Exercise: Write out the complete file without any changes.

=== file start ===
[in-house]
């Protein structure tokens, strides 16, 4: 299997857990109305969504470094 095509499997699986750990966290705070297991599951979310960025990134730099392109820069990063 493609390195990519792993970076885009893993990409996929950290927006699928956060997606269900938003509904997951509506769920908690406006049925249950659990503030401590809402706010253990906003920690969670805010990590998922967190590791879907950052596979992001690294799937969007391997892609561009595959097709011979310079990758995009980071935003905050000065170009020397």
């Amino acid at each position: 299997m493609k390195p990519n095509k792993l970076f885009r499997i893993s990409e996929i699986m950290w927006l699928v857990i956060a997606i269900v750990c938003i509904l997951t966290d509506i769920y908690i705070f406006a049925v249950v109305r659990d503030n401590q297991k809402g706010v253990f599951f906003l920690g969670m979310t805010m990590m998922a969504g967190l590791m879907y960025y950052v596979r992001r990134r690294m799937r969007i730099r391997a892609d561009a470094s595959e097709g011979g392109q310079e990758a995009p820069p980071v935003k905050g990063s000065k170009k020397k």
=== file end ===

[in-house]
């Protein structure tokens, strides 16, 4: 299997857990109305969504470094 095509499997699986750990966290705070297991599951979310960025990134730099392109820069990063 493609390195990519792993970076885009893993990409996929950290927006699928956060997606269900938003509904997951509506769920908690406006049925249950659990503030401590809402706010253990906003920690969670805010990590998922967190590791879907950052596979992001690294799937969007391997892609561009595959097709011979310079990758995009980071935003905050000065170009020397």
């Amino acid at each position: 299997m493609k390195p990519n095509k792993l970076f885009r499997i893993s990409e996929i699986m950290w927006l699928v857990i956060a997606i269900v750990c938003i509904l997951t966290d509506i769920y908690i705070f406006a049925v249950v109305r659990d503030n401590q297991k809402g706010v253990f599951f906003l920690g969670m979310t805010m990590m998922a969504g967190l590791m879907y960025y950052v596979r992001r990134r690294m799937r969007i730099r391997a892609d561009a470094s595959e097709g011979g392109q310079e990758a995009p820069p980071v935003k905050g990063s000065k170009k020397k």